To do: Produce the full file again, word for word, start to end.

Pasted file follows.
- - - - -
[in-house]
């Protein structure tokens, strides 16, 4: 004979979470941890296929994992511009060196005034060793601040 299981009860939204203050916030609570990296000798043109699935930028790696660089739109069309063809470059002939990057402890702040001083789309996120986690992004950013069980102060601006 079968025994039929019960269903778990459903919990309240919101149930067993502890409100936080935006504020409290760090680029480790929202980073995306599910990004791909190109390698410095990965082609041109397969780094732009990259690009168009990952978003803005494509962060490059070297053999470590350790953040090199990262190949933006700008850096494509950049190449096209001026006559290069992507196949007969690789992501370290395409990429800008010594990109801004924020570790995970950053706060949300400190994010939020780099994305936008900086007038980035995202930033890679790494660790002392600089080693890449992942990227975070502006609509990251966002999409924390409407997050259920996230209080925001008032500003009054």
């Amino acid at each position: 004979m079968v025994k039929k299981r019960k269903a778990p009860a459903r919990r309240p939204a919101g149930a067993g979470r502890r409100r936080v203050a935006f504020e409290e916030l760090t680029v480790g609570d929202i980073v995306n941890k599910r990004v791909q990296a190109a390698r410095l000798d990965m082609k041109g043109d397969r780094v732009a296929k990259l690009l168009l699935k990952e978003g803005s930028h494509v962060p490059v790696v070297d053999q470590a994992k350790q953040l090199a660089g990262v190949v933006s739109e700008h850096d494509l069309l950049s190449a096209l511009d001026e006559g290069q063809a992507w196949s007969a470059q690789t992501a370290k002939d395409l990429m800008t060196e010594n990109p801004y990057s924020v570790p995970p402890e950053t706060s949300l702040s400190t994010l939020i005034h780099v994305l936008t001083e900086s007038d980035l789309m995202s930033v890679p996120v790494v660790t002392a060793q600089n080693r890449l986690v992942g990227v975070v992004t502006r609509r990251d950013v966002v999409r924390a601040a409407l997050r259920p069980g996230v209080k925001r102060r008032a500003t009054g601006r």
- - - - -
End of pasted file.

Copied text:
[in-house]
């Protein structure tokens, strides 16, 4: 004979979470941890296929994992511009060196005034060793601040 299981009860939204203050916030609570990296000798043109699935930028790696660089739109069309063809470059002939990057402890702040001083789309996120986690992004950013069980102060601006 079968025994039929019960269903778990459903919990309240919101149930067993502890409100936080935006504020409290760090680029480790929202980073995306599910990004791909190109390698410095990965082609041109397969780094732009990259690009168009990952978003803005494509962060490059070297053999470590350790953040090199990262190949933006700008850096494509950049190449096209001026006559290069992507196949007969690789992501370290395409990429800008010594990109801004924020570790995970950053706060949300400190994010939020780099994305936008900086007038980035995202930033890679790494660790002392600089080693890449992942990227975070502006609509990251966002999409924390409407997050259920996230209080925001008032500003009054």
């Amino acid at each position: 004979m079968v025994k039929k299981r019960k269903a778990p009860a459903r919990r309240p939204a919101g149930a067993g979470r502890r409100r936080v203050a935006f504020e409290e916030l760090t680029v480790g609570d929202i980073v995306n941890k599910r990004v791909q990296a190109a390698r410095l000798d990965m082609k041109g043109d397969r780094v732009a296929k990259l690009l168009l699935k990952e978003g803005s930028h494509v962060p490059v790696v070297d053999q470590a994992k350790q953040l090199a660089g990262v190949v933006s739109e700008h850096d494509l069309l950049s190449a096209l511009d001026e006559g290069q063809a992507w196949s007969a470059q690789t992501a370290k002939d395409l990429m800008t060196e010594n990109p801004y990057s924020v570790p995970p402890e950053t706060s949300l702040s400190t994010l939020i005034h780099v994305l936008t001083e900086s007038d980035l789309m995202s930033v890679p996120v790494v660790t002392a060793q600089n080693r890449l986690v992942g990227v975070v992004t502006r609509r990251d950013v966002v999409r924390a601040a409407l997050r259920p069980g996230v209080k925001r102060r008032a500003t009054g601006r």